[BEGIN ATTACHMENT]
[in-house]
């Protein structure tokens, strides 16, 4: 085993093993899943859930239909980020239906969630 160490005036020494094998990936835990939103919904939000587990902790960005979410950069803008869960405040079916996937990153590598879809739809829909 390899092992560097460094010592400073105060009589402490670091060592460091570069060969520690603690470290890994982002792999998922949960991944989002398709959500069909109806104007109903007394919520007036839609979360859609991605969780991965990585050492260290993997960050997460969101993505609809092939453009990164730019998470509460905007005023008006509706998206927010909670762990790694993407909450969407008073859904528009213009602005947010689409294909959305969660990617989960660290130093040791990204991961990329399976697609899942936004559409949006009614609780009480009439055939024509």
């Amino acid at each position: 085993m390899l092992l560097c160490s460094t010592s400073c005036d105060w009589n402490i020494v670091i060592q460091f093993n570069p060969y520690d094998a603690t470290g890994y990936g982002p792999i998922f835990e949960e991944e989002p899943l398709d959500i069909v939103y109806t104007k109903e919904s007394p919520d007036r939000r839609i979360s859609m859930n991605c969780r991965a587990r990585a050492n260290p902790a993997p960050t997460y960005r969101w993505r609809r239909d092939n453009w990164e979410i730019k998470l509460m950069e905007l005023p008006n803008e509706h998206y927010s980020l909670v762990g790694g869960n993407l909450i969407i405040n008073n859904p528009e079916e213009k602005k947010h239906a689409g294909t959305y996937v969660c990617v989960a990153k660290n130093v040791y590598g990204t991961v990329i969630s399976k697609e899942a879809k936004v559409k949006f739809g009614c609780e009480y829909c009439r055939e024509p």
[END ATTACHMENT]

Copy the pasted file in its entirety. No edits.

[in-house]
């Protein structure tokens, strides 16, 4: 085993093993899943859930239909980020239906969630 160490005036020494094998990936835990939103919904939000587990902790960005979410950069803008869960405040079916996937990153590598879809739809829909 390899092992560097460094010592400073105060009589402490670091060592460091570069060969520690603690470290890994982002792999998922949960991944989002398709959500069909109806104007109903007394919520007036839609979360859609991605969780991965990585050492260290993997960050997460969101993505609809092939453009990164730019998470509460905007005023008006509706998206927010909670762990790694993407909450969407008073859904528009213009602005947010689409294909959305969660990617989960660290130093040791990204991961990329399976697609899942936004559409949006009614609780009480009439055939024509």
């Amino acid at each position: 085993m390899l092992l560097c160490s460094t010592s400073c005036d105060w009589n402490i020494v670091i060592q460091f093993n570069p060969y520690d094998a603690t470290g890994y990936g982002p792999i998922f835990e949960e991944e989002p899943l398709d959500i069909v939103y109806t104007k109903e919904s007394p919520d007036r939000r839609i979360s859609m859930n991605c969780r991965a587990r990585a050492n260290p902790a993997p960050t997460y960005r969101w993505r609809r239909d092939n453009w990164e979410i730019k998470l509460m950069e905007l005023p008006n803008e509706h998206y927010s980020l909670v762990g790694g869960n993407l909450i969407i405040n008073n859904p528009e079916e213009k602005k947010h239906a689409g294909t959305y996937v969660c990617v989960a990153k660290n130093v040791y590598g990204t991961v990329i969630s399976k697609e899942a879809k936004v559409k949006f739809g009614c609780e009480y829909c009439r055939e024509p």